Thursday, July 09, 2020

2020.07.09 Hopewell @Home ▫ Ephesians 3:20–21

Questions from the Scripture text: What is God able to do above (Ephesians 3:20)? How much above? According to what power? To Him be what (Ephesians 3:21)? In what? By Whom? Unto how many generations? For how long? 
God does according to what His unsearchable wisdom intends and thinks, and prayer reaches out for what God Himself has intended to do, rather than an attempt to change anything to what we would have God do for us.

So, apostolic prayer acknowledges its own limitations. It asks, as well as possible, according to Scripture, but it does not stop there. He is able to do what we ask. He is able to do what we ask or think. He is able to do all that we ask or think. He is able to do above all that we ask or think. He is able to do abundantly above all that we ask or think. He is able to do exceedingly abundantly above all that we ask or think. Here are those unsearchable riches (Ephesians 3:8) of God’s manifold wisdom (Ephesians 3:10)! Prayer, being made by the Spirit through union with Christ, reaches for that which takes its dimensions not from us and our thoughts, but from God Himself!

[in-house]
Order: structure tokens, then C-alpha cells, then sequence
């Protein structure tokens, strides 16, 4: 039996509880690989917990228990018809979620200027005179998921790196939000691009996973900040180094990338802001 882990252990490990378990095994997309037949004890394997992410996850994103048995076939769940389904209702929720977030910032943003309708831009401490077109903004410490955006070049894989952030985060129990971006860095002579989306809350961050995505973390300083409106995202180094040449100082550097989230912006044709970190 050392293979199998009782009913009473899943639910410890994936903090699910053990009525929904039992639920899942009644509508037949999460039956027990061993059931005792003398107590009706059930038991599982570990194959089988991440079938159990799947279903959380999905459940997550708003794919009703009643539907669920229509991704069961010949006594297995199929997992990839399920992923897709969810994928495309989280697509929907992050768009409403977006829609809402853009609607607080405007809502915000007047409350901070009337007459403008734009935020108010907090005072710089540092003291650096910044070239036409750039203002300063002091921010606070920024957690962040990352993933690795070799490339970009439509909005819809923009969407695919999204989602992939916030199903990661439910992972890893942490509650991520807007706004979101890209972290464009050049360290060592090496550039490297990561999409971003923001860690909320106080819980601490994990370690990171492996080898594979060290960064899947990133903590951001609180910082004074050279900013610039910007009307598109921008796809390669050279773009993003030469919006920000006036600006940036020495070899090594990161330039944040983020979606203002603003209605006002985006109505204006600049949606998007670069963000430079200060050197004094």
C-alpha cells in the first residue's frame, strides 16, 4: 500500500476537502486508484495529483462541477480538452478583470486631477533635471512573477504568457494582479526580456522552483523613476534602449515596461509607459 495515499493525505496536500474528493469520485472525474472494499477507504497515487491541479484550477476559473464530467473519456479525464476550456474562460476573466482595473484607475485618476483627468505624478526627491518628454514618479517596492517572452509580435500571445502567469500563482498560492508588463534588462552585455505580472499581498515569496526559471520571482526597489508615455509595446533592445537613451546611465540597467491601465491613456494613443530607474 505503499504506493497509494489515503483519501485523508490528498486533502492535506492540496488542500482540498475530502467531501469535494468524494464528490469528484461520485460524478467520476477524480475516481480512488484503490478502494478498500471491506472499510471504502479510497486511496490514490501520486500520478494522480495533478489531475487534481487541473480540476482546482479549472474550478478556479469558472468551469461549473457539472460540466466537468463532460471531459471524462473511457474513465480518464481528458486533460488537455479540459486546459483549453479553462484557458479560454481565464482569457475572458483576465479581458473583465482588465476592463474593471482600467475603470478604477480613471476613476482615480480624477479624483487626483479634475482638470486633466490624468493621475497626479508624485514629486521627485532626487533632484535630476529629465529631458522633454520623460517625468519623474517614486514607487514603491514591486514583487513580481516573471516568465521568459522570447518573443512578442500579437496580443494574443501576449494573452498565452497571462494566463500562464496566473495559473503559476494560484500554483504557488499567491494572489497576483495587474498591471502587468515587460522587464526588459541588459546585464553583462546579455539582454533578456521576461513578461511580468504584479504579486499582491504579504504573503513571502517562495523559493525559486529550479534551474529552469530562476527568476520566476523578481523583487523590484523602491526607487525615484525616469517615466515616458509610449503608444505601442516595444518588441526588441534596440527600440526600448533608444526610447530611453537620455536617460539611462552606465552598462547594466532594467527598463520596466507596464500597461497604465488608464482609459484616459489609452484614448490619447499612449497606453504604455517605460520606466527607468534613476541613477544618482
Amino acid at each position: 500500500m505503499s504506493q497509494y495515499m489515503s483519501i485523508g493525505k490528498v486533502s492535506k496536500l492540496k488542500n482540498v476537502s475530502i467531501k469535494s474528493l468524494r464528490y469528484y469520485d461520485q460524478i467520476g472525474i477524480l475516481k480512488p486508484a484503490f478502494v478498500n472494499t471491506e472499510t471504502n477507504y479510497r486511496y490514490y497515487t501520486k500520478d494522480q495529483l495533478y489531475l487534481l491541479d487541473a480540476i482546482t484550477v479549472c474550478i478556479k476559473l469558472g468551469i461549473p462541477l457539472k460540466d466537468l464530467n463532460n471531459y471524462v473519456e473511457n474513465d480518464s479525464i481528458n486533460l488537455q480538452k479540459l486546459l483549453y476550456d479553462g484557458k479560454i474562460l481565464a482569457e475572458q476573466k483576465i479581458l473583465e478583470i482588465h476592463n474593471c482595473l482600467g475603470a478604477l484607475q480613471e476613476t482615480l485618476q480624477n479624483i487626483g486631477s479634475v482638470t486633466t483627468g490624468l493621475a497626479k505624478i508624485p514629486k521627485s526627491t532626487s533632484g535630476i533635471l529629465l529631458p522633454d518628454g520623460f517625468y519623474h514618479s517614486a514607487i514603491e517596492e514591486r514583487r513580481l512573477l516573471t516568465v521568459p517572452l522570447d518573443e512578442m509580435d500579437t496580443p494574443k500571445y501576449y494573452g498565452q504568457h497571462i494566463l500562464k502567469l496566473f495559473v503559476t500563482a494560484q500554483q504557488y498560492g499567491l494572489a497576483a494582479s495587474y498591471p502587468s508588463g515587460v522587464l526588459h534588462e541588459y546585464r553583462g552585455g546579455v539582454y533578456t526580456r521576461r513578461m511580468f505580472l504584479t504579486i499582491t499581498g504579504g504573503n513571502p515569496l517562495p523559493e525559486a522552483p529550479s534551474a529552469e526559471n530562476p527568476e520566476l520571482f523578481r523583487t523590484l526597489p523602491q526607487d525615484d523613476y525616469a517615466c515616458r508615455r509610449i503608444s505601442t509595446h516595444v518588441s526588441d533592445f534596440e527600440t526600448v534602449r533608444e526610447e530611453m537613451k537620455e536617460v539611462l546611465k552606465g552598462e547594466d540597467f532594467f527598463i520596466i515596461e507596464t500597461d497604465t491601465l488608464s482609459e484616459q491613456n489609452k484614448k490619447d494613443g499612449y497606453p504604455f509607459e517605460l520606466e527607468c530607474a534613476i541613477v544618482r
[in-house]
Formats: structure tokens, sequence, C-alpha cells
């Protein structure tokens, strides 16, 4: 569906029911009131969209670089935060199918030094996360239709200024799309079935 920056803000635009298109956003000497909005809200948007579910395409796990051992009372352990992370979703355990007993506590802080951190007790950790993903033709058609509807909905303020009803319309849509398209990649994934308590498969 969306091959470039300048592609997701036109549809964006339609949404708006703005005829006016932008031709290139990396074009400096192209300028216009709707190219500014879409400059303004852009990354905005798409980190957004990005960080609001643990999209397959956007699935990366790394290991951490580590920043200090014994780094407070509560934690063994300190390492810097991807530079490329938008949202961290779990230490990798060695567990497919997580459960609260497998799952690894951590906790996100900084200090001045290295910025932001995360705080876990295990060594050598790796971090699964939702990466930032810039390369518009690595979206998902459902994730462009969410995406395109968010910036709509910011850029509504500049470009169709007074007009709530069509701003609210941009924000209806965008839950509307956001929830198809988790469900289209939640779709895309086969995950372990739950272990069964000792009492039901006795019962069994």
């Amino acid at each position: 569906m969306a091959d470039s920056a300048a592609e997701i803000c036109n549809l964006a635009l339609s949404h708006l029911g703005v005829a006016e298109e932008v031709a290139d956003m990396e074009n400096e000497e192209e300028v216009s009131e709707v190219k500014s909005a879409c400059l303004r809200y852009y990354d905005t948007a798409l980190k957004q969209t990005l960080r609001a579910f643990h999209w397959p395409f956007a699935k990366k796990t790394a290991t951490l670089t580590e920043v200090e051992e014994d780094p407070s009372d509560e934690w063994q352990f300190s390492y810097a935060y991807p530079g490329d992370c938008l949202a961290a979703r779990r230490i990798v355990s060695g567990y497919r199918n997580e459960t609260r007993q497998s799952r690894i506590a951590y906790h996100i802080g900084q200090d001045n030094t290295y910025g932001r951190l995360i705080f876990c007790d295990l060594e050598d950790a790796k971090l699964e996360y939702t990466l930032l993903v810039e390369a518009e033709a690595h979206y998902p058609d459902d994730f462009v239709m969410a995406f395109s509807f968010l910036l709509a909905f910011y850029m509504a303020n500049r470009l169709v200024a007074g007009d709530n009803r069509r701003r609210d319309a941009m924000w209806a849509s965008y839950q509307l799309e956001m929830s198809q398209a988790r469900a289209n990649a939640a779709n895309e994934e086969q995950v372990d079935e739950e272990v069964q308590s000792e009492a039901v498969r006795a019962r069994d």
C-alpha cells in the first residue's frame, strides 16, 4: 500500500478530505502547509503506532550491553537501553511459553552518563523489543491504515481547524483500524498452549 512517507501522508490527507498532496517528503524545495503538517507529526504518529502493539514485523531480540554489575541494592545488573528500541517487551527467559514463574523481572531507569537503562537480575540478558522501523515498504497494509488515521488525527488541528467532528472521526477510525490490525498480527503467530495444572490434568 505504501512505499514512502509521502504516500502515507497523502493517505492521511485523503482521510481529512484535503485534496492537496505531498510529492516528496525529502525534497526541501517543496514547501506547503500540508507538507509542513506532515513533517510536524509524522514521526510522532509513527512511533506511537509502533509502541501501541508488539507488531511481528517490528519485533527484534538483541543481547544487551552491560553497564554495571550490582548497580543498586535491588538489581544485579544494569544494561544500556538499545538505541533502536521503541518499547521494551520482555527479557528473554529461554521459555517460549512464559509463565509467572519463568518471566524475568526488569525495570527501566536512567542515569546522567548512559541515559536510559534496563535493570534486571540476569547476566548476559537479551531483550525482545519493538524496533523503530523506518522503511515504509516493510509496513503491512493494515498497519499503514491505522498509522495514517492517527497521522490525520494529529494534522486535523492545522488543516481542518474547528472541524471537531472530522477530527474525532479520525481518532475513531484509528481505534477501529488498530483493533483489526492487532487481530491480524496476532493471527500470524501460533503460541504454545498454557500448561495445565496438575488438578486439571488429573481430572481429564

And behold how God has emboldened us to make such a request: He has already been demonstrating the power by which He will accomplish all that His wisdom has intended! This transformed Pharisee who hated Christ and the nations is now writing not to an individual but to a church that is made up not only of Jews but especially of reconciled believers from those once-alienated nations! Almighty power has accomplished redemption already in Christ. Almighty power is producing a church that will at last be perfectly glorious with the glory of God Himself, having been filled with the fullness of God (Ephesians 3:19).

How can this happen? Because it is not only by the power of God that this is being accomplished but in the second Person of the Godhead that this occurs in the church: “by Christ Jesus” (Ephesians 3:21). That is to say that it is by grace. Union with Christ. Christ’s worthiness as our worthiness. Christ’s power as our power.

But it is not ultimately for the glory of the church that the apostle prays, for the church is not his ultimate and highest love. It is ultimately for the glory of God that a believer must pray, since it is God who must be the believer’s ultimate love.

The apostle prays not only for the saints, but for their God and their Savior. Love issues forth in a desire before God that love’s object would receive what is good and right. And when love's object is God, it prays for His glory. Thus, it is good to end every prayer, which itself is an act of love unto God, with a petition for His infinite and everlasting glory—even as our Lord Jesus modeled for us when instructing us in prayer. Let not just our prayers, but all of our worship, indeed all of our actions, and our very lives and beings, end in His praise!
What place do your prayer limitations have in your prayers? What place does praise have in your prayers?
Suggested songs: ARP98 “O Sing a New Song to the Lord” or TPH100B “All People That on Earth Do Dwell”

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